HISTORY OF 4-H
4-H began as a simultaneous response to needs throughout the country, rather than as the idea of one individual. The goal of the program was to extend agricultural education to rural youth by organizing boys and girls clubs and through "learning by doing."
The roots of 4-H began at the turn of the century when progressive educators started to emphasize the needs of young people and to introduce nature study as a basis for a better agricultural education. Boys and girls clubs and leagues were established in schools and churches to meet these needs. To spark the interest of young people, Farmers Institutes cooperated with school superintendents by promoting production contests, soil tests and plant identification. By March 1904 several boys and girls clubs had already exhibited projects. Most states organized clubs outside the schools with rural parents acting as volunteer leaders and County Extension agents provided materials. Farmers saw the practical benefits and public support and enthusiasm for 4-H grew throughout the nation.
TIES TO FORMAL EDUCATION AND
The Morrill Act of 1862 provided federal lands to establish land-grant colleges and universities. In 1890, colleges and universities for black citizens were established in the southern region to insure that all people were served. The state land-grant universities and the Cooperative Extension Service of the USDA maintained close contact with the development of 4-H. The land-grant institutions recommended organizing a distinct administrative division in each land-grant institution to direct the many Cooperative Extension activities that were developing. By 1912, virtually all of the land-grant institutions in the southern states had signed cooperative agreements with the USDA and had organized Extension departments.
U.S. DEPARTMENT OF AGRICULTURE (USDA)
FORMAL ESTABLISHMENT OF 4-H
Congressional appropriations to the state land-grant institutions began in 1912 for development of early Extension work within the states. In 1914, the Smith-Lever Act established the Cooperative Extension System within the USDA, the state land-grant universities and the counties. Since the early legislation Congress has continued to support 4-H.
Through the years, the overall objective of 4-H has remained the same: the development of youth as individuals and as responsible and productive citizens. 4-H serves youth through a variety of methods:
- organized clubs
- 4-H special interest or short term-groups
- 4-H school enrichment programs
- 4-H instructional TV
- 4-H camping
- 4-H activities
- 4-H centers or
- as individual members.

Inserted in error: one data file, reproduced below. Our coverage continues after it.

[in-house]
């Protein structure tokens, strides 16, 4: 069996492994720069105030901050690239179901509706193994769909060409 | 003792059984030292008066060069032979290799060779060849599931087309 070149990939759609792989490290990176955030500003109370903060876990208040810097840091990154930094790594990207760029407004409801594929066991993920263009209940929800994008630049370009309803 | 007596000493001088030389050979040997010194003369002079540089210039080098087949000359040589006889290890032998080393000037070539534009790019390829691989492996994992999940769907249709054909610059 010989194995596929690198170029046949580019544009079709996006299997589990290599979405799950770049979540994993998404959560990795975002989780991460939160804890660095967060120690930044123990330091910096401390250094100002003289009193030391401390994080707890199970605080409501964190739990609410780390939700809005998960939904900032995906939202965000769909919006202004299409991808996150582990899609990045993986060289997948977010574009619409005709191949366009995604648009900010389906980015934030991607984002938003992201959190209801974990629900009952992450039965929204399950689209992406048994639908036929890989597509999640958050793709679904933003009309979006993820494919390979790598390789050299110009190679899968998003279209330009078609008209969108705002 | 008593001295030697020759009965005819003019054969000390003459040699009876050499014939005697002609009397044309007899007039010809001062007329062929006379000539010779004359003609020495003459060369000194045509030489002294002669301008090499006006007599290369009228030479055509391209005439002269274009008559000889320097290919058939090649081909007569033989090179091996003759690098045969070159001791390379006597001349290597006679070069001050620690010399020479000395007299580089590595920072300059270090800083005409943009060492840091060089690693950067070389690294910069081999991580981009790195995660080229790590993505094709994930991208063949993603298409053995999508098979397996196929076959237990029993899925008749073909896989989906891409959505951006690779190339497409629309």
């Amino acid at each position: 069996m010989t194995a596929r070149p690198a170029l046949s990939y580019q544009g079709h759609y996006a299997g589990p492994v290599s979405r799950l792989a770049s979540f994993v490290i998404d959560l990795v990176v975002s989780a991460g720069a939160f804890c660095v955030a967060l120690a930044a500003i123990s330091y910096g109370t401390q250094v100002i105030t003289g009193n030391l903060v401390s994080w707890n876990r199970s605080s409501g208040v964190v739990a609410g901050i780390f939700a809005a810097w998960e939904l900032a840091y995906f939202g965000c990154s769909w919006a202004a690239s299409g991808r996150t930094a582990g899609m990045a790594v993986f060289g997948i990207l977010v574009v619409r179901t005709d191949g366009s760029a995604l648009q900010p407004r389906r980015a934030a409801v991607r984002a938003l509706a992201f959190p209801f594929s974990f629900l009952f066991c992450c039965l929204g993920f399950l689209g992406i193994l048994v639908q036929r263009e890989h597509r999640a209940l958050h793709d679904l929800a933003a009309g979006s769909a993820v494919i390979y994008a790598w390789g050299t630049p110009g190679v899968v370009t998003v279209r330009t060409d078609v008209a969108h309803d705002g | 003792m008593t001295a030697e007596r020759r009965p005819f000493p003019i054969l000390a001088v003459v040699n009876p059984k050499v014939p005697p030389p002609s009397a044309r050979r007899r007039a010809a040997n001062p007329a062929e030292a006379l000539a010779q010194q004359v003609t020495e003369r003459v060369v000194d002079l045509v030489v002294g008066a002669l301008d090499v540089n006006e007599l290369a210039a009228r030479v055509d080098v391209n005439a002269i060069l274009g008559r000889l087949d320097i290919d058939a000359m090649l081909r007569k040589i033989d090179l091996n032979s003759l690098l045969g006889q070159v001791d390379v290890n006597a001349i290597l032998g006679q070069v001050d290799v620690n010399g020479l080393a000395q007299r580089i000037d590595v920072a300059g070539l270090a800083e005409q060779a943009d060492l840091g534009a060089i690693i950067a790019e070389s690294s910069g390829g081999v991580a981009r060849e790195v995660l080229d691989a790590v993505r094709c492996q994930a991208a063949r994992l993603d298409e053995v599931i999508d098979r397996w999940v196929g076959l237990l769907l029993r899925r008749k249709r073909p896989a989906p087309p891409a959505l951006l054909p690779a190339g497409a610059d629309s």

The first use of the term "4-H Club" in a federal document appeared in 1918 in a bulletin written by Gertrude L. Warren. By 1924, wider usage of the name "4-H" was adopted. This was used thereafter throughout the world.
The first emblem design was a three-leaf clover, introduced by O.H. Benson, sometime between 1907-08. From the beginning, the three "H's" signified Head, Heart and Hands. A four-leaf clover design with H's appeared around 1908. In 1911, Benson referred to the need for four H's -- suggesting that they stand for "Head, Heart, Hands, and Hustle. . . head trained to think, plan and reason; heart trained to be true, kind and sympathetic; hands trained to be useful, helpful and skillful; and the hustle to render ready service, to develop health and vitality. . . " In 1911, 4-H club leaders approved the present 4-H design. O.B. Martin is credited with suggesting that the H's signify Head, Heart, Hands and Health -- universally used since then. The 4-H emblem was patented in 1924 and Congress passed a law protecting the use of the 4-H name and emblem in 1939, slightly revised in 1948.
"I pledge my head to clearer thinking,
my heart to greater loyalty,
my hands to larger service,
and my health to better living
. . . for my club, my community, my country and my world."
Otis Hall, State Leader of Kansas, was responsible for the original wording of the 4-H pledge, officially adopted by the State 4-H Leaders at the first National 4-H camp in 1927. The pledge remained unchanged until 1973, when it was revised to include "and my world."
NATIONAL 4-H COUNCIL
Established in 1976, National 4-H Council is a not-for-profit organization which uses private and public resources to fulfill its mission of "building partnerships for community youth development that value and involve youth in solving issues critical to their lives, their families, and society." Council focuses on diverse groups of young people in a variety of urban and suburban locales while continuing to serve youth in rural areas. National 4-H Council helps provide "hands-on" co-educational programs and activities to young people nationwide in collaboration with the youth development education initiatives of the Cooperative Extension System of the United States Department of Agriculture, state land-grant universities and counties.